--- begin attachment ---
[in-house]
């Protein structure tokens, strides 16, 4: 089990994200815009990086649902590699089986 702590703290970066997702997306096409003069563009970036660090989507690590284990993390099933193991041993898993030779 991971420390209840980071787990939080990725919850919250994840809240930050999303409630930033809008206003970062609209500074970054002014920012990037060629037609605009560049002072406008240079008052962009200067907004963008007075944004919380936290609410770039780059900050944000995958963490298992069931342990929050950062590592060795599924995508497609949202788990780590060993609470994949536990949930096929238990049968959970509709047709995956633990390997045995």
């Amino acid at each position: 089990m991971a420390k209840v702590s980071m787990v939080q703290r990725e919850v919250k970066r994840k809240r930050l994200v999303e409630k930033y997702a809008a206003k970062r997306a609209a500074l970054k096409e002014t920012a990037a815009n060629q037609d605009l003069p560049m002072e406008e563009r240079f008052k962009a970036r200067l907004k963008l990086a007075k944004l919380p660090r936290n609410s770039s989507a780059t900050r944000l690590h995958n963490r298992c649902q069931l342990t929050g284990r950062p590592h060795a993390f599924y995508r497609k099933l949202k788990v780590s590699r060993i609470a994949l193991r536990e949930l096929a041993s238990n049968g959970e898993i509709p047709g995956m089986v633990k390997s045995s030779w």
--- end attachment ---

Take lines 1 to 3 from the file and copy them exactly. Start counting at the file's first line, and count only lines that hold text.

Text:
[in-house]
């Protein structure tokens, strides 16, 4: 089990994200815009990086649902590699089986 702590703290970066997702997306096409003069563009970036660090989507690590284990993390099933193991041993898993030779 991971420390209840980071787990939080990725919850919250994840809240930050999303409630930033809008206003970062609209500074970054002014920012990037060629037609605009560049002072406008240079008052962009200067907004963008007075944004919380936290609410770039780059900050944000995958963490298992069931342990929050950062590592060795599924995508497609949202788990780590060993609470994949536990949930096929238990049968959970509709047709995956633990390997045995």
């Amino acid at each position: 089990m991971a420390k209840v702590s980071m787990v939080q703290r990725e919850v919250k970066r994840k809240r930050l994200v999303e409630k930033y997702a809008a206003k970062r997306a609209a500074l970054k096409e002014t920012a990037a815009n060629q037609d605009l003069p560049m002072e406008e563009r240079f008052k962009a970036r200067l907004k963008l990086a007075k944004l919380p660090r936290n609410s770039s989507a780059t900050r944000l690590h995958n963490r298992c649902q069931l342990t929050g284990r950062p590592h060795a993390f599924y995508r497609k099933l949202k788990v780590s590699r060993i609470a994949l193991r536990e949930l096929a041993s238990n049968g959970e898993i509709p047709g995956m089986v633990k390997s045995s030779w």